I think I sprained it.
I joined a gym. See, I was in Vegas this last weekend. It was fun. Quelle and I went with Quelle's mom--I'll call her Faye--and Faye's BFF (Barbara) (that's her real name--I can't think of anything) who are both in their sixties. Neither of them is doing so well. Faye has adult-onset diabetes (or The Beetis, as I like to call it) and needs a new knee. She doesn't want to bother getting the new knee, though, because she doesn't want to do the rehab. Barbara has heart problems and has to take a diuretic that has her out of bed every hour of the night. We got to Vegas on Thursday evening and we left on Monday afternoon, and that whole time, they didn't set foot outside our hotel. Friends, we stayed at the Orleans. I liked the Orleans okay, but five straight days inside that building sounds like a season in hell. Once, Barbara wandered out to get a look at the pool, but other than that, they just hobbled around the casino, now playing slots, now eating at TGI Friday's, now drinking cocktails upon which their doctors would frown.
Faye is sixty-five. I'm thirty-three. I feel like I've finally crested the hill of youth, and stretched out before me is the great river valley of adulthood. Far away, on the opposite slope, I can see sixty-five. It's hazy in the distance, but I can definitely see it from here. When I get there, when I'm climbing toward the mesa of old age, I do not want to be creeping painfully around, cursing Wilford Brimley. (Even if you already know why Faye would be cursing Wilford Brimley, click that link. It's pretty great.)
"But Bitey," you admonish me, "you can't compare your future self to someone else's mom. What about your mom?" ("What about your mom," I wittily retort, before remembering that I am not six years old.) My mom will be sixty-two this year, and she's doing pretty good. Her blood pressure is a little high, and she's slowed down a little, but she still does yard work and home repairs, and exercises a little and takes walks. But. First of all, I have this photo of my mom from when she and my dad first married, and she was much thinner than I have ever been. Granted, I happen to know that when she was in college, her doctor gave her amphetamines as a weight loss aid, but still. Second, Faye's favorite activity is lying on her bed, propped up with pillows, watching her soaps. Change the bed to a sofa and the soaps to police procedurals, and I'm there. Third, just this year, my knees started to hurt. Not often, and not a lot, but just the same. If I'm sitting for any lenghth of time, they're a little stiff when I first get up. Ten steps walks it off, but that's ominous, yes? Yes.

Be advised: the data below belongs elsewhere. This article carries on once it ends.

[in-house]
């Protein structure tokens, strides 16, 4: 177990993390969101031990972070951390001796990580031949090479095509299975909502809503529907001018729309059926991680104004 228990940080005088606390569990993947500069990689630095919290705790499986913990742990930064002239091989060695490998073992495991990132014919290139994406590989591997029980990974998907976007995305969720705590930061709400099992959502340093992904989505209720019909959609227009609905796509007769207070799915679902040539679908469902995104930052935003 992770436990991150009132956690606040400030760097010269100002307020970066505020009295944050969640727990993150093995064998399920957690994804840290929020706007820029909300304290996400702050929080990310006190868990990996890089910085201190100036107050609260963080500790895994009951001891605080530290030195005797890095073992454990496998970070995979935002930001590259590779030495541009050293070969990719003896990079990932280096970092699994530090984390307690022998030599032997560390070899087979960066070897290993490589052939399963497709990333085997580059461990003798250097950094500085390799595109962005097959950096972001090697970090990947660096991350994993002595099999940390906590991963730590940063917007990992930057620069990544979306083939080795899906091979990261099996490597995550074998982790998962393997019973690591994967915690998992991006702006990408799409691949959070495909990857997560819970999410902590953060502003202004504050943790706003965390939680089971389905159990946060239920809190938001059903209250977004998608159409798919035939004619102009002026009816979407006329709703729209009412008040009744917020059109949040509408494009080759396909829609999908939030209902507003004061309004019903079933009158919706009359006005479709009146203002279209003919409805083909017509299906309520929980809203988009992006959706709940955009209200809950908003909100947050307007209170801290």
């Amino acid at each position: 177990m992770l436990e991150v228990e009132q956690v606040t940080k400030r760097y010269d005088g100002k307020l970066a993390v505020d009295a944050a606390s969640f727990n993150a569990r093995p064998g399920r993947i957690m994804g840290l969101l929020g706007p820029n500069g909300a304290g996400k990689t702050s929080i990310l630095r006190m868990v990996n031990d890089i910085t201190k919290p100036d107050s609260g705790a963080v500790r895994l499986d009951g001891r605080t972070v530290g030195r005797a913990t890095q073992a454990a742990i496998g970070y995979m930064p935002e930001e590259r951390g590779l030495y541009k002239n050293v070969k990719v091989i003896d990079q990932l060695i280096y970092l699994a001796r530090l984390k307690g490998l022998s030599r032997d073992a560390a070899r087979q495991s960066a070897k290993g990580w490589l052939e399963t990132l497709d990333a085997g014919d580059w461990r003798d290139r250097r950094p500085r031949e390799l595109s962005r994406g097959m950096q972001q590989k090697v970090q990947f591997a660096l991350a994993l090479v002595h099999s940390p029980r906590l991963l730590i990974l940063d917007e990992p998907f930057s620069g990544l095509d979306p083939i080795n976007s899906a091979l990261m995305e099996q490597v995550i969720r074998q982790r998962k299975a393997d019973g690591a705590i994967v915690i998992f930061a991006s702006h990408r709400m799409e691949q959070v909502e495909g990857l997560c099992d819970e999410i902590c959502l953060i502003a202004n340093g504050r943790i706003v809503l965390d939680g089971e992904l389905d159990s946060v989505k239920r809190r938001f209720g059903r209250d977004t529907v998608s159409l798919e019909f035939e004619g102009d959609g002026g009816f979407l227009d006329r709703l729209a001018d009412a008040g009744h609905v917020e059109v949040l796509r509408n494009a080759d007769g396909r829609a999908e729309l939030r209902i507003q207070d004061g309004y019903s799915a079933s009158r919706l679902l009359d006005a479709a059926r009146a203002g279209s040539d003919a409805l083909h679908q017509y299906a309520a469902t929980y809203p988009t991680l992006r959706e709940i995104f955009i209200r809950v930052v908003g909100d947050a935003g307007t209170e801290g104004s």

So I have to lose some weight and strengthen my knees. I've thought long and hard about this weight loss issue. I've got a tricky relationship with all that, some of which is detailed in previous posts. I don't think I'm unhealthy now. I think that my organs and systems are operating just fine, and I don't have any complaints. I don't have body image issues. This is what I look like (not the bee--that's to make you think, "Wow, Bitey is really the Bee's Knees!"), and anyone who's got a problem with that needs information or therapy or a head-dunking or some combination thereof. But I think it would be better for my knees if I weighed a little less. *NOT* that I'm going to diet. I've learned a lot about nutrition in the last couple years, and a lot about disordered eating. I eat whatever the hell I want. Period.
So I joined a gym. I've had two workouts so far, and I like it. This place has a structured workout that goes pretty fast and changes up a lot to prevent boredom and fatigue while still working you out. It's women only, which is FANTASTIC, and there are no mirrors, which is also really, really great. The equipment is sized for women, which means that it's almost too small for me and my ridiculously long limbs, but that's okay. Unlike most gyms, it's got a very friendly and convivial atmosphere, and it doesn't smell like stale man-sweat. I actually like it a lot.
For all its woman-friendly appearance, Curves was started by a dude, and not just any dude, but a right-wing evangelical Christian who gives money to George Bush and anti-abortion groups. It's all true: I looked it up on Snopes (it's pretty bad--read it for yourself), and also? I knew it going in. I couldn't afford some fancy-pantsed exclusive place, which is the only other women-only option. My second choice was the Y, but it's smelly and full of men. Also, you have to remember my strong proclivity for lying around like the Queen of Sheba. Left to myself, I would do nothing at all, ever. I need structure and guidance and variety. Plus, I don't feel like I'm in good enough shape to work out at a regular gym, which I think is the fault of the gyms. I've been to regular gyms, and I always feel awkward and self-conscious, and I quit going after a couple weeks. I don't like it. I'm not doing it and you can't make me.
But the whole thing is causing some kind of stress injury in my obstreperal lobe. I know we all live in the patriarchy as best we can, but we don't have to fall all over ourselves shoveling money to misogynists. But sometimes the misogynists have the only game in town. Here's how I figure I'll get myself back into alignment: I got the Curves student discount, so I only had to pay $99 for five months, which is really, really cheap. I figure that I'll make up for it by giving twice that amount to a worthy feminist cause. That evens things out, right? Right?